Thursday, January 31, 2013

Mother Nature is a B****

Rascel (front) and Bertha (back) enjoying the sun today!

The storms ripped through north Georgia yesterday and a small town suffered more damage than the mind can take in. My dogs and I were huddled close waiting to see what weather would come across Decatur. We were lucky here, only some heavy rain. My downstairs basement room had some water trickle in from the baseboard, as it always does when it rains. One day I'll fix the problem. For now, my idea of home repair is to drop a few quilts to soak up the puddles, and file the problem away for tomorrow.

It is a scary thought to loose everything to mother nature. She is really mean spirited lately. You can't turn on the TV without hearing another weather related horror story. I pray for my home when she gets riled up and I weep for those who have suffered under her rule. As a nester, I know how much my home means to me. It is my safe harbor. What if it were gone?

Last night I started to think, what makes a home? I love all my possessions, as most everyone does of their things, but they just fill a house, with beauty, with clutter, with memories. Home is different when it holds a family, a husband and wife, life seems to be in constant motion. Sometimes by myself, since I've lived on my own now as a widow almost five years – single woman, my new title - how different the space feels. The energy level is different when it is just one. Good, but different.

Even with six dogs by my side, there is a quiet that you don't have when you share your home with someone. My house is very still this week, since my teen foreign exchange student moved on to another host family. I was her welcome home for five months. There are no text messages, no dogs howling and carrying on to greet her, no waiting up late to be sure she got home in time, and no late night conversations and laughter before she headed downstairs for sleep. It is a quiet that stands out from the last months. It is a quiet I needed. My head was about to explode from all the teen activity! (A note: I have never been around kids, so this was a new and wonderful experience).The timing for her to move on was perfect. She is with kids her age and I am with my dogs, writing again at my computer.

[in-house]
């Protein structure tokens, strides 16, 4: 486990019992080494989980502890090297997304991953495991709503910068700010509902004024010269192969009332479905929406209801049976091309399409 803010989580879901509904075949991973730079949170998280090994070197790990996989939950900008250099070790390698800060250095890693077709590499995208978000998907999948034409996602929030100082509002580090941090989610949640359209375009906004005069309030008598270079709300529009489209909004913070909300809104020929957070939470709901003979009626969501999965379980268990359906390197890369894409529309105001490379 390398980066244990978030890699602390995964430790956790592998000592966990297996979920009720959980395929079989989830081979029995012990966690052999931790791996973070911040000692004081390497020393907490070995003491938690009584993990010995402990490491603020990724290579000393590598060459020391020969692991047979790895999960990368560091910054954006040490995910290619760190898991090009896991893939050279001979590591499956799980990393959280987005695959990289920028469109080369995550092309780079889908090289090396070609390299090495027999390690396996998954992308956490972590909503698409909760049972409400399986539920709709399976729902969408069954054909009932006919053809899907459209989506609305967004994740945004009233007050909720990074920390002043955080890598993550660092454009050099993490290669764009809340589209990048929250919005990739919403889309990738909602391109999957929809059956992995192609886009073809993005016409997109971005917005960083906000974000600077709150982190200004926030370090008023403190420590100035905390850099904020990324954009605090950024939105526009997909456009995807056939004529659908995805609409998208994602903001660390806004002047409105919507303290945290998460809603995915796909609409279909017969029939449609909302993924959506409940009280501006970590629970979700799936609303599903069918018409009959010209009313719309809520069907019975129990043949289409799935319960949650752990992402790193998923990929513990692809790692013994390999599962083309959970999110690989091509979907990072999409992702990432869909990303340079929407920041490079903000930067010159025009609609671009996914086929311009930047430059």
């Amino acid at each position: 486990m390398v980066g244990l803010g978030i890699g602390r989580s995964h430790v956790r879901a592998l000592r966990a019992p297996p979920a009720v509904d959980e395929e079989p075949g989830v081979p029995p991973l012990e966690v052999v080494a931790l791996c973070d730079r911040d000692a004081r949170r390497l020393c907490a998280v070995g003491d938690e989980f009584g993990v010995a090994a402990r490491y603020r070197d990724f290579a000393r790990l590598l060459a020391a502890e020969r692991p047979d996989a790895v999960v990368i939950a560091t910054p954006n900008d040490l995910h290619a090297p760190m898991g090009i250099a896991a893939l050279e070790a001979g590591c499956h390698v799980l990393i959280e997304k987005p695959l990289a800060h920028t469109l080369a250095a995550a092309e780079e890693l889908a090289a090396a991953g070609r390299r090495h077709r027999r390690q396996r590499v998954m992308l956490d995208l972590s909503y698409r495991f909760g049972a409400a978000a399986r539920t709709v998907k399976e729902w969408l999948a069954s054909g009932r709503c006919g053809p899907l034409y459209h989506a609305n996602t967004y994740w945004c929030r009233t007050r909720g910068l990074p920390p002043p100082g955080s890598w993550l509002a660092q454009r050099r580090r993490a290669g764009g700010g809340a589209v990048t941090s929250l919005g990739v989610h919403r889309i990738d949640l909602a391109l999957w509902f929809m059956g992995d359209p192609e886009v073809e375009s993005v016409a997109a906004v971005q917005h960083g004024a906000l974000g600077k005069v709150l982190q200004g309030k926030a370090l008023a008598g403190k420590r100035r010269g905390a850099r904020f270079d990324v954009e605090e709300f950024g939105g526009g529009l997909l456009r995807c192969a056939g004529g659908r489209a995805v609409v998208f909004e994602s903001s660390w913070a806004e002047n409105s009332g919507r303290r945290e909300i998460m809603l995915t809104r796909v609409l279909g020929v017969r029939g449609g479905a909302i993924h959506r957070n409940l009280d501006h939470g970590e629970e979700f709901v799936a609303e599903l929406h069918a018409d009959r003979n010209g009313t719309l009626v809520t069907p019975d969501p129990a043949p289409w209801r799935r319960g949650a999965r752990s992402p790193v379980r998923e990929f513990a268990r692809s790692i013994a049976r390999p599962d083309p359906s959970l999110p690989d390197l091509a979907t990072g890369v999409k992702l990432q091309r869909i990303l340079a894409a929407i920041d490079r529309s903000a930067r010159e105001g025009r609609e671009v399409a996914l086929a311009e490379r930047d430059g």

Have I gotten so used to living by myself that I am happy with just my dogs? I needed my life back to be able to connect with friends, a hard, almost impossible thing to do, when you are on call for a teen. Now I am home alone, but not lonely.

I am back in my social groove, a new groove actually, for I've met some new friends. After months and months of looking at real estate ads, it dawned on me, maybe I need friends in my neighborhood, rather than to change my neighborhood to make new friends. I got online and started a meet-up group for boomers who want to get out more in Decatur. The response was amazing. Over sixty members in a few weeks. Many from outside the area who want to come to Decatur to be social. As great as that was, the best news is a small group of ladies who live close by joined and we get together on a regular basis. I love my friends outside the perimeter (that beltway that circles Atlanta) but it is a joy to drive only a few miles to have fun.  I plan to keep up with all my friends, but it is good to be grounded close to home.

So, to answer my question on what makes a home? Family, friendships, love and, for me, a pack of dogs. Those are treasures you can't replace. I like living with my dogs, our house is a happy place. I am more content here now since my list of friends close by is growing. And because I know my mother will read this, I love that we talk every night, even though we are miles apart.

I'll still worry myself sick when mother nature comes to visit. I'll pray for my safety, the safety of those I know, and those in the direct path of such a wicked turn of weather. My dogs and I will snuggle together and I will remember that home means love, and I will treasure that above all else.

Rascal. Oh to be a dog on a sunny afternoon!

Monday, January 28, 2013

Dreaming In Pink

Chloe, Pretty In Pink

My morning ritual is to feed six dogs, run them into the yard, and put on a pot of coffee. Lately I've been drawn to Hawaiian Hazelnut. I like my coffee dark and strong. By the time I am ready to move into the sunroom and get to work at the computer, the dogs are ready to come in. My routine is the same every morning. I can't sleep in, because the dogs are restless and nudge me on the bed to feed them. No rest for the wicked. But that is what you get when you sleep with dogs.

Today was no different from yesterday. You can find me in my sunroom, perched in a vintage, barrel shaped white wicker chair, rose fabric tattered from too many dog paws wanting to play. I'd pitch the chair, but it is perfect for my seven pound Chihuahua, Chloe, to jump on and curl up behind my back. She keeps my posture straight and I love the warmth of her body snuggled next to mine.